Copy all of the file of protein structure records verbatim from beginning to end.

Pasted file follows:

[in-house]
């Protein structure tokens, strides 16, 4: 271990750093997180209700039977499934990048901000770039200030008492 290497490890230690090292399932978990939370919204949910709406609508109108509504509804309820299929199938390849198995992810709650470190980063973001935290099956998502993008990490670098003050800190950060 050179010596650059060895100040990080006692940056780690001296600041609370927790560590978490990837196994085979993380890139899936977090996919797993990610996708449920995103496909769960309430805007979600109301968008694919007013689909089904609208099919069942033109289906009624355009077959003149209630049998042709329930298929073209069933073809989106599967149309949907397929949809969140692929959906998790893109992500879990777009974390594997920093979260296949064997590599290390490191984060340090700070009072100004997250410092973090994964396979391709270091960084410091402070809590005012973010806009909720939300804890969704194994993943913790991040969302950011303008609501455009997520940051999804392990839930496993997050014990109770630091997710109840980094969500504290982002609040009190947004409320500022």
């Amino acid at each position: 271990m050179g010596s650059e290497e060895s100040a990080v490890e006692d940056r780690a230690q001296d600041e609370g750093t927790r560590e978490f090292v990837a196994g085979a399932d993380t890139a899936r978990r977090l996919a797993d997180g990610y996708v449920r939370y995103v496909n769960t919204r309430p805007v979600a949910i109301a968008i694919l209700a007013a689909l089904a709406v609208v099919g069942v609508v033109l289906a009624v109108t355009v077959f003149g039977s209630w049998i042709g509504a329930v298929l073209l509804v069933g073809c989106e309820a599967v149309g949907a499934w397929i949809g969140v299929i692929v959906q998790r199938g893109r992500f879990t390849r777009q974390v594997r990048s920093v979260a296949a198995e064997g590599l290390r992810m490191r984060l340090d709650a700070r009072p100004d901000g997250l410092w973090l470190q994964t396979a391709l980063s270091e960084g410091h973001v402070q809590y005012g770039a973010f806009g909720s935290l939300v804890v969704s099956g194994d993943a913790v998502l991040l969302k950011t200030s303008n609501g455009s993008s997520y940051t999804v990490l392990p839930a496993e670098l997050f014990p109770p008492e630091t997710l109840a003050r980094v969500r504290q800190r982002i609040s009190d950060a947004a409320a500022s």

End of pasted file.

[in-house]
């Protein structure tokens, strides 16, 4: 271990750093997180209700039977499934990048901000770039200030008492 290497490890230690090292399932978990939370919204949910709406609508109108509504509804309820299929199938390849198995992810709650470190980063973001935290099956998502993008990490670098003050800190950060 050179010596650059060895100040990080006692940056780690001296600041609370927790560590978490990837196994085979993380890139899936977090996919797993990610996708449920995103496909769960309430805007979600109301968008694919007013689909089904609208099919069942033109289906009624355009077959003149209630049998042709329930298929073209069933073809989106599967149309949907397929949809969140692929959906998790893109992500879990777009974390594997920093979260296949064997590599290390490191984060340090700070009072100004997250410092973090994964396979391709270091960084410091402070809590005012973010806009909720939300804890969704194994993943913790991040969302950011303008609501455009997520940051999804392990839930496993997050014990109770630091997710109840980094969500504290982002609040009190947004409320500022």
């Amino acid at each position: 271990m050179g010596s650059e290497e060895s100040a990080v490890e006692d940056r780690a230690q001296d600041e609370g750093t927790r560590e978490f090292v990837a196994g085979a399932d993380t890139a899936r978990r977090l996919a797993d997180g990610y996708v449920r939370y995103v496909n769960t919204r309430p805007v979600a949910i109301a968008i694919l209700a007013a689909l089904a709406v609208v099919g069942v609508v033109l289906a009624v109108t355009v077959f003149g039977s209630w049998i042709g509504a329930v298929l073209l509804v069933g073809c989106e309820a599967v149309g949907a499934w397929i949809g969140v299929i692929v959906q998790r199938g893109r992500f879990t390849r777009q974390v594997r990048s920093v979260a296949a198995e064997g590599l290390r992810m490191r984060l340090d709650a700070r009072p100004d901000g997250l410092w973090l470190q994964t396979a391709l980063s270091e960084g410091h973001v402070q809590y005012g770039a973010f806009g909720s935290l939300v804890v969704s099956g194994d993943a913790v998502l991040l969302k950011t200030s303008n609501g455009s993008s997520y940051t999804v990490l392990p839930a496993e670098l997050f014990p109770p008492e630091t997710l109840a003050r980094v969500r504290q800190r982002i609040s009190d950060a947004a409320a500022s």